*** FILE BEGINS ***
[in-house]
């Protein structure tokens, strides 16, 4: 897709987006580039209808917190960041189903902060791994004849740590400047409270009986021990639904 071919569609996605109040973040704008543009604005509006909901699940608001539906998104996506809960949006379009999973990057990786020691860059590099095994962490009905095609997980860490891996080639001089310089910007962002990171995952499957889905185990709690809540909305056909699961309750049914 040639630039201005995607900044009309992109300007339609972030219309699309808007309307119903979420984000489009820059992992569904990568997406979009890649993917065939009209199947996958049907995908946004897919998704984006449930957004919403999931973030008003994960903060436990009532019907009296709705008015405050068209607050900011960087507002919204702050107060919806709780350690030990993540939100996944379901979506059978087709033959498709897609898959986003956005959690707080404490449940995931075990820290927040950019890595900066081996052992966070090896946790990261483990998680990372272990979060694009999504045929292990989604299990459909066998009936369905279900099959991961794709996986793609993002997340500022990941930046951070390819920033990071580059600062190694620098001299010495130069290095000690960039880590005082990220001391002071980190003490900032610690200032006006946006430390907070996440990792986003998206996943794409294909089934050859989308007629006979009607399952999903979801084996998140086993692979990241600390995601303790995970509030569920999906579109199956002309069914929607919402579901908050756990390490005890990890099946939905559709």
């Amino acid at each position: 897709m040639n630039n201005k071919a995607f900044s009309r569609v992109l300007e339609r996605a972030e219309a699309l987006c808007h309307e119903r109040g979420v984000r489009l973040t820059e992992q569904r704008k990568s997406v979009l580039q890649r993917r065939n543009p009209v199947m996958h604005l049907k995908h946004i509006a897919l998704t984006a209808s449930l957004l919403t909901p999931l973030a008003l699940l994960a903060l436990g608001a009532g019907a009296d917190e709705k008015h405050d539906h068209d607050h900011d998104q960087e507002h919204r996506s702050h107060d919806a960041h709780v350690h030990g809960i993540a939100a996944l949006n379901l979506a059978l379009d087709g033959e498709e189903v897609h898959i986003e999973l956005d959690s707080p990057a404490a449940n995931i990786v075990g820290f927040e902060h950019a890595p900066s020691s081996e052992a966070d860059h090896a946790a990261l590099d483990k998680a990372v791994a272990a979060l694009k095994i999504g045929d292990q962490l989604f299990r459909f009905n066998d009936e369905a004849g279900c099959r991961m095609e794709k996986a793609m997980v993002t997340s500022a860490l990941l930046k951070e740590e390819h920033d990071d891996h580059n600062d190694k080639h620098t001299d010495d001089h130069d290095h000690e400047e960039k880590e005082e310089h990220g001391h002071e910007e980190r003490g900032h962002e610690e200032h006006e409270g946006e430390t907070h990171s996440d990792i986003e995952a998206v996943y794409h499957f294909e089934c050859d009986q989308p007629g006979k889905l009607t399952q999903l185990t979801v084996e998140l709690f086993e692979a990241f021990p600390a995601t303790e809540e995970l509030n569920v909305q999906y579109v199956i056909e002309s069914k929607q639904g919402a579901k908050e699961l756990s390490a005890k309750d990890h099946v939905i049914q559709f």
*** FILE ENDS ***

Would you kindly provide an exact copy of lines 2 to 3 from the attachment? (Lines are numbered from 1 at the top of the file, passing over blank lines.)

């Protein structure tokens, strides 16, 4: 897709987006580039209808917190960041189903902060791994004849740590400047409270009986021990639904 071919569609996605109040973040704008543009604005509006909901699940608001539906998104996506809960949006379009999973990057990786020691860059590099095994962490009905095609997980860490891996080639001089310089910007962002990171995952499957889905185990709690809540909305056909699961309750049914 040639630039201005995607900044009309992109300007339609972030219309699309808007309307119903979420984000489009820059992992569904990568997406979009890649993917065939009209199947996958049907995908946004897919998704984006449930957004919403999931973030008003994960903060436990009532019907009296709705008015405050068209607050900011960087507002919204702050107060919806709780350690030990993540939100996944379901979506059978087709033959498709897609898959986003956005959690707080404490449940995931075990820290927040950019890595900066081996052992966070090896946790990261483990998680990372272990979060694009999504045929292990989604299990459909066998009936369905279900099959991961794709996986793609993002997340500022990941930046951070390819920033990071580059600062190694620098001299010495130069290095000690960039880590005082990220001391002071980190003490900032610690200032006006946006430390907070996440990792986003998206996943794409294909089934050859989308007629006979009607399952999903979801084996998140086993692979990241600390995601303790995970509030569920999906579109199956002309069914929607919402579901908050756990390490005890990890099946939905559709």
């Amino acid at each position: 897709m040639n630039n201005k071919a995607f900044s009309r569609v992109l300007e339609r996605a972030e219309a699309l987006c808007h309307e119903r109040g979420v984000r489009l973040t820059e992992q569904r704008k990568s997406v979009l580039q890649r993917r065939n543009p009209v199947m996958h604005l049907k995908h946004i509006a897919l998704t984006a209808s449930l957004l919403t909901p999931l973030a008003l699940l994960a903060l436990g608001a009532g019907a009296d917190e709705k008015h405050d539906h068209d607050h900011d998104q960087e507002h919204r996506s702050h107060d919806a960041h709780v350690h030990g809960i993540a939100a996944l949006n379901l979506a059978l379009d087709g033959e498709e189903v897609h898959i986003e999973l956005d959690s707080p990057a404490a449940n995931i990786v075990g820290f927040e902060h950019a890595p900066s020691s081996e052992a966070d860059h090896a946790a990261l590099d483990k998680a990372v791994a272990a979060l694009k095994i999504g045929d292990q962490l989604f299990r459909f009905n066998d009936e369905a004849g279900c099959r991961m095609e794709k996986a793609m997980v993002t997340s500022a860490l990941l930046k951070e740590e390819h920033d990071d891996h580059n600062d190694k080639h620098t001299d010495d001089h130069d290095h000690e400047e960039k880590e005082e310089h990220g001391h002071e910007e980190r003490g900032h962002e610690e200032h006006e409270g946006e430390t907070h990171s996440d990792i986003e995952a998206v996943y794409h499957f294909e089934c050859d009986q989308p007629g006979k889905l009607t399952q999903l185990t979801v084996e998140l709690f086993e692979a990241f021990p600390a995601t303790e809540e995970l509030n569920v909305q999906y579109v199956i056909e002309s069914k929607q639904g919402a579901k908050e699961l756990s390490a005890k309750d990890h099946v939905i049914q559709f």